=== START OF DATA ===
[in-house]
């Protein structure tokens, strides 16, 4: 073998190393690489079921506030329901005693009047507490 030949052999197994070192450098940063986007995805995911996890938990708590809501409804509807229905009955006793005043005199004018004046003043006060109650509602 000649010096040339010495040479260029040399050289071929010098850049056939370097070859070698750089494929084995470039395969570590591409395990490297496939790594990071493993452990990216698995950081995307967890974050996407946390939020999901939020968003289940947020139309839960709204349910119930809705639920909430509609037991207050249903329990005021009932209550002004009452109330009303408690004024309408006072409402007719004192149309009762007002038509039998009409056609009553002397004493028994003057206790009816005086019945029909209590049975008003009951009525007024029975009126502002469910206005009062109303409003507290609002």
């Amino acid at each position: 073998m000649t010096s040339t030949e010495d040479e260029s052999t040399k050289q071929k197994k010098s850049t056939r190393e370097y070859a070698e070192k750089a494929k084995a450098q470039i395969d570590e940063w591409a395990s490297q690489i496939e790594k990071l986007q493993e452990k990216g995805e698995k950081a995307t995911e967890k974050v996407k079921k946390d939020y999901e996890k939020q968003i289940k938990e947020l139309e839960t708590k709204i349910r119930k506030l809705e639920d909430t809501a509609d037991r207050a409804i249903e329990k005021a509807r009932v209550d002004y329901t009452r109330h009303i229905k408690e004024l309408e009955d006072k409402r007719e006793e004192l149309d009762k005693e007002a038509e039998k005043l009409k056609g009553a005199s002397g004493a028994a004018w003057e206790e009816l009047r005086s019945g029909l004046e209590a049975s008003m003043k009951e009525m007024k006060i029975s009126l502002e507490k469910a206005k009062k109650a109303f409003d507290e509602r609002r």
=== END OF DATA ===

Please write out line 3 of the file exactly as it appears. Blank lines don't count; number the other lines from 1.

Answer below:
């Amino acid at each position: 073998m000649t010096s040339t030949e010495d040479e260029s052999t040399k050289q071929k197994k010098s850049t056939r190393e370097y070859a070698e070192k750089a494929k084995a450098q470039i395969d570590e940063w591409a395990s490297q690489i496939e790594k990071l986007q493993e452990k990216g995805e698995k950081a995307t995911e967890k974050v996407k079921k946390d939020y999901e996890k939020q968003i289940k938990e947020l139309e839960t708590k709204i349910r119930k506030l809705e639920d909430t809501a509609d037991r207050a409804i249903e329990k005021a509807r009932v209550d002004y329901t009452r109330h009303i229905k408690e004024l309408e009955d006072k409402r007719e006793e004192l149309d009762k005693e007002a038509e039998k005043l009409k056609g009553a005199s002397g004493a028994a004018w003057e206790e009816l009047r005086s019945g029909l004046e209590a049975s008003m003043k009951e009525m007024k006060i029975s009126l502002e507490k469910a206005k009062k109650a109303f409003d507290e509602r609002r």